© Reuters. Brazil’s President Luiz Inacio Lula da Silva arrives at Blair House across the street from the White House where he will be staying during his visit to Washington, U.S. February 9, 2023. REUTERS/Leah Millis
By Andrea Shalal
WASHINGTON (Reuters) -U.S. President Joe Biden met on Friday with Brazilian leftist President Luiz Inacio Lula da Silva in a reboot of relations between the hemisphere’s two largest democracies after the end of Donald Trump ally Jair Bolsonaro’s stormy rule.
During the visit, Washington said it would work to provide support for a fund to protect the Amazon (NASDAQ:) rainforest and Biden agreed to travel to Brazil, according to a joint statement released by Brazil, while the two leaders spoke of shared values in fighting climate change and protecting democracy against a rise in authoritarianism.
“We have to continue to stand up for democracy and our democratic values that form the core of our strength,” Biden told Lula before a private Oval Office session between the leaders, adding that the two were on the “same page” about the “climate crisis.”
Bolsonaro had enjoyed vocal support from former U.S. President Trump, a Republican, but Brazil’s diplomatic relations cooled with other traditional allies during the far-right leader’s presidency.
Bolsonaro flew to Florida two days before his term ended on Jan. 1, having challenged the results of the Oct. 30 runoff election that he narrowly lost to Lula. Days later a violent movement of election-denying Bolsonaro supporters stormed Brazil’s presidential palace, Congress and Supreme Court.
Brazil “self-marginalized itself for four years” under the former president, Lula said at the White House, without mentioning Bolsonaro by name.
His world, Lula said, had “started and ended with fake news in the morning, afternoon, at night,” prompting Biden to laugh and interject, “sounds familiar.”
Lula said Brazil was trying to reposition itself in the world, and both countries should never again allow the kind of attacks like the one by Bolsonaro supporters last month or the one it echoed at the U.S. Capitol on Jan. 6, 2021, that aimed to prevent the certification of Biden’s 2020 victory over Trump.
Lula said the two leaders could also work together to combat inequality and climate change.
For all the bonhomie, the leaders were not expected to agree on the war in Ukraine, given Brazil’s neutrality. Biden has led an international coalition to punish Russia for invading Ukraine.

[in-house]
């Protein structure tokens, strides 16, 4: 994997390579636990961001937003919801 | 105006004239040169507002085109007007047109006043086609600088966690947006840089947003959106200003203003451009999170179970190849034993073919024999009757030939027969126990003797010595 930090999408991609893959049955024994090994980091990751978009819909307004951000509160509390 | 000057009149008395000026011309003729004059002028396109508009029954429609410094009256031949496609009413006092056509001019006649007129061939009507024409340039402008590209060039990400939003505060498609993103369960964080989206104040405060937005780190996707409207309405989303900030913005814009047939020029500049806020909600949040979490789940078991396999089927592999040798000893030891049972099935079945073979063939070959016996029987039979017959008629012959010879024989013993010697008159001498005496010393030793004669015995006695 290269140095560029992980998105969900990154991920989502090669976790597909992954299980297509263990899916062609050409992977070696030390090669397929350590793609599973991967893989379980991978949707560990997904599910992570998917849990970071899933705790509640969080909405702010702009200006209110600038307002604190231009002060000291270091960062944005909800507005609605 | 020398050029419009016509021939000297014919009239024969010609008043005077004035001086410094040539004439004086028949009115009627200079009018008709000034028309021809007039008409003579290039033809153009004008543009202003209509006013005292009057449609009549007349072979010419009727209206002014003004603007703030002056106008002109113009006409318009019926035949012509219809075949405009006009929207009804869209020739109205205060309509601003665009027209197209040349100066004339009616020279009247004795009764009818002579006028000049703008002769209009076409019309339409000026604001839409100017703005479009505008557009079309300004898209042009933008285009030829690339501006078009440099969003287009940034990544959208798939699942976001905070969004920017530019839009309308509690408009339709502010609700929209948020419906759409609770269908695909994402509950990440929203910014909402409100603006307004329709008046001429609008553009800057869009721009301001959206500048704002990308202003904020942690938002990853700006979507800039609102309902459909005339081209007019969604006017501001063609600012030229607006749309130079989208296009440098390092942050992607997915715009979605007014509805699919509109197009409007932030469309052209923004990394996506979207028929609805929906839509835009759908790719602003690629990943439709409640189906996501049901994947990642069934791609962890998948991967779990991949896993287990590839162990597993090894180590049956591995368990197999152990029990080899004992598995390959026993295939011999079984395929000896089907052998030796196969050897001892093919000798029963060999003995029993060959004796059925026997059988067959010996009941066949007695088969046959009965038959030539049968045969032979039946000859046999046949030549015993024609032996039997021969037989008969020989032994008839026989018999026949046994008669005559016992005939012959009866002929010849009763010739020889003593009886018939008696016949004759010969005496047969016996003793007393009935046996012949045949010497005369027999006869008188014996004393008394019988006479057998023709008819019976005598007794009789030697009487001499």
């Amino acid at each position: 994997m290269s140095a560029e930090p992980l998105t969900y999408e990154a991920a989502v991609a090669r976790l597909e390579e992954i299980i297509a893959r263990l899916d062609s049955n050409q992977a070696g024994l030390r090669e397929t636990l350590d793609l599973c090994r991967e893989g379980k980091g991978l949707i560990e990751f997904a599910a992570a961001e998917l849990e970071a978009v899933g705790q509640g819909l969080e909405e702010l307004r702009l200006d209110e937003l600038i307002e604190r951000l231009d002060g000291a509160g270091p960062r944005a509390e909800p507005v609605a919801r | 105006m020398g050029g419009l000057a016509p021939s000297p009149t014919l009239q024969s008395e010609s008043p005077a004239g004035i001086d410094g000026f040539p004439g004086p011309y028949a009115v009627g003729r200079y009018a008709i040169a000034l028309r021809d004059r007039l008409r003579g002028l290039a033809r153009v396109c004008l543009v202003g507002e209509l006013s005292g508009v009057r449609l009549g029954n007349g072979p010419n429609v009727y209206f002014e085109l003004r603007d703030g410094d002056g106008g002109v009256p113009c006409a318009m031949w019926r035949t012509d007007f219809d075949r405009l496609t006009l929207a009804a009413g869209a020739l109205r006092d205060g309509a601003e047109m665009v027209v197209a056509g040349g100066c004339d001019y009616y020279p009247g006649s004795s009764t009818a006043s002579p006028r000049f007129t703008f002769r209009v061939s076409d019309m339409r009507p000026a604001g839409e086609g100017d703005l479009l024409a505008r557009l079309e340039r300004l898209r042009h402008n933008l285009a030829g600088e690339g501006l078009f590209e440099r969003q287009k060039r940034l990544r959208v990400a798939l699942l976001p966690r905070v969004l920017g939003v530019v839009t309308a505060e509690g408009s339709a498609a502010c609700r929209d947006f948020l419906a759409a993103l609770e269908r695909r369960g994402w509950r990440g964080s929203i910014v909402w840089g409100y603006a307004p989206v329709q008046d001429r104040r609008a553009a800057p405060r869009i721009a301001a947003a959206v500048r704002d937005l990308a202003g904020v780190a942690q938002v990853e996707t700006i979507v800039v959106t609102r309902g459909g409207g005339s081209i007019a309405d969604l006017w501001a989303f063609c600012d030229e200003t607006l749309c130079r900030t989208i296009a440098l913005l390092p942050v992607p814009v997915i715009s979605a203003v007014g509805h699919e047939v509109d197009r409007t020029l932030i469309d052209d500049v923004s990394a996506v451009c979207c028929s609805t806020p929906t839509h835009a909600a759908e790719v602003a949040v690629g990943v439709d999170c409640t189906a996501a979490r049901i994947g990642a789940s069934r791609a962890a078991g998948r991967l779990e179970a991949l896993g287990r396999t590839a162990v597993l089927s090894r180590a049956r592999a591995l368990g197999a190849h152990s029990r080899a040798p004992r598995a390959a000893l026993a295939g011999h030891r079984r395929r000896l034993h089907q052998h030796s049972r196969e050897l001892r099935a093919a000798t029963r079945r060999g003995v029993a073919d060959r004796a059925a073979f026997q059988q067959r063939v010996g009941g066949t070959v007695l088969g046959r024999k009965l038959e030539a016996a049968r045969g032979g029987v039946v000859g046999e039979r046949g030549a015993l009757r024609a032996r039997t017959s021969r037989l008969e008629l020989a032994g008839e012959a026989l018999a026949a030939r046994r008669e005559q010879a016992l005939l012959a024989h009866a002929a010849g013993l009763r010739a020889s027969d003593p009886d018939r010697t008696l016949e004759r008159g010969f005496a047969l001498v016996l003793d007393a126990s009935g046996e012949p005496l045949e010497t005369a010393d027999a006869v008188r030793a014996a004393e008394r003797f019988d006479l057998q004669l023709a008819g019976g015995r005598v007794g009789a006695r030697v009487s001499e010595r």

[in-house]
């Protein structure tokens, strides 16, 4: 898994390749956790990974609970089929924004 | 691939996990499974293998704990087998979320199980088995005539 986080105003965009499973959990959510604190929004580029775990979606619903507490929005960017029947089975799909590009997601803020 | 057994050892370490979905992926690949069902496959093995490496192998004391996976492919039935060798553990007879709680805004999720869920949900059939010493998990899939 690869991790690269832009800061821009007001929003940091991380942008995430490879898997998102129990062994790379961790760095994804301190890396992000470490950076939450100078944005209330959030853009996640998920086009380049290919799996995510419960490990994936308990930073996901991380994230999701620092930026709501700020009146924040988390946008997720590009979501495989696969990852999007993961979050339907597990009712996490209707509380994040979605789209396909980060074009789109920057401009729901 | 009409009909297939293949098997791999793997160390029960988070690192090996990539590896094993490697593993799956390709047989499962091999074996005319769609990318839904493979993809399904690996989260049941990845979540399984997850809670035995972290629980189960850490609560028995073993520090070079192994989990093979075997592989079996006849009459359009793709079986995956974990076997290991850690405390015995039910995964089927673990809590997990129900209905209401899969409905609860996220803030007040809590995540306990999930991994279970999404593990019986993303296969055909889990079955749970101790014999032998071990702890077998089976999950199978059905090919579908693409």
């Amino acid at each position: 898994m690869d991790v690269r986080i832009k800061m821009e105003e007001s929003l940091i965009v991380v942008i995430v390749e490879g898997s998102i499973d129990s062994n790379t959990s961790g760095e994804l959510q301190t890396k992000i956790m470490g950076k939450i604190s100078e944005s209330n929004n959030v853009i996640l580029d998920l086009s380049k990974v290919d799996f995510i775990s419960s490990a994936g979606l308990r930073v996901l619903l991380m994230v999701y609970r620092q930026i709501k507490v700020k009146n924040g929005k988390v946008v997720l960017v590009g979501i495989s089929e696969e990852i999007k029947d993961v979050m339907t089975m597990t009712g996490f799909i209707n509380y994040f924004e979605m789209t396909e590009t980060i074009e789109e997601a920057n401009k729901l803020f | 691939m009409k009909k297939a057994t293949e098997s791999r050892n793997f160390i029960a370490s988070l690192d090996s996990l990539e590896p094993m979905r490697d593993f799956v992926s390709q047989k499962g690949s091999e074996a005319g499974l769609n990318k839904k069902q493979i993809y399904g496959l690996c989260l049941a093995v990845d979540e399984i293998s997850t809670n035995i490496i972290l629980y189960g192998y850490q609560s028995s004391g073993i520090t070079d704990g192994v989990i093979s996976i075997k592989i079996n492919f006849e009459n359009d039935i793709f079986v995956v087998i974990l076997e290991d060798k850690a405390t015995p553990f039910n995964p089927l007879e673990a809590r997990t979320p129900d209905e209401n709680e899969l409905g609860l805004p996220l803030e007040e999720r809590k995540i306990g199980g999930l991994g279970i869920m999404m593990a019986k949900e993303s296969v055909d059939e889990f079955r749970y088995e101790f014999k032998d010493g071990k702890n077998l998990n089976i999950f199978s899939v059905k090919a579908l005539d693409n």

“They deplored the violation of the territorial integrity of Ukraine by Russia and the annexation of parts of its territory as flagrant violations of international law and called for a just and durable peace,” according to the joint statement.
Lula wants to see a negotiated discussion of peace with the involvement of more neutral global players, a position he said he discussed with Biden, adding that he sensed from Biden the same interest in ending the war.
The Brazilian leader also defended his decision not to provide German-made artillery ammunition sought for the West’s support of Ukrainian defense. “If I sent the ammunition, I would be joining the war. I don’t want to join the war. I want peace,” he said earlier on CNN.
Biden and Lula did agree to work together on reforming the United Nations Security Council to include “permanent seats for countries in Africa and in Latin America and the Caribbean,” according to the joint statement.
Lula’s visit to the White House followed a meeting with Senator Bernie Sanders and other lawmakers from Biden’s Democratic Party.
Brazil’s foreign ministry had said support for democracy, human rights and the environment would be at the center of Lula’s agenda in Washington.
During the trip, Washington agreed to work with Congress to provide “initial support” for the Amazon Fund started by Germany and Norway to back protection of the rainforest and sustainable development projects, according to a joint statement that confirmed an earlier Reuters report.
The United States is planning an initial donation of $50 million, according to a Brazilian source, underlining the resetting of ties between the two countries after the recent period of frosty relations. Brazil has been eager for more countries to contribute.
The new Lula administration signaled its commitment to protecting the Amazon rainforest this week by launching an enforcement operation against illegal gold miners that have devastated the Yanomami indigenous reservation in northern Brazil.
Bolsonaro had relaxed environmental protections, encouraging mining and logging in the Amazon that he said would help economic development and allowing deforestation in the region to hit a 15-year high.
At the White House, Lula said the Amazon rainforest had been “invaded” under the previous administration, adding that he was committed to reaching zero deforestation by 2030.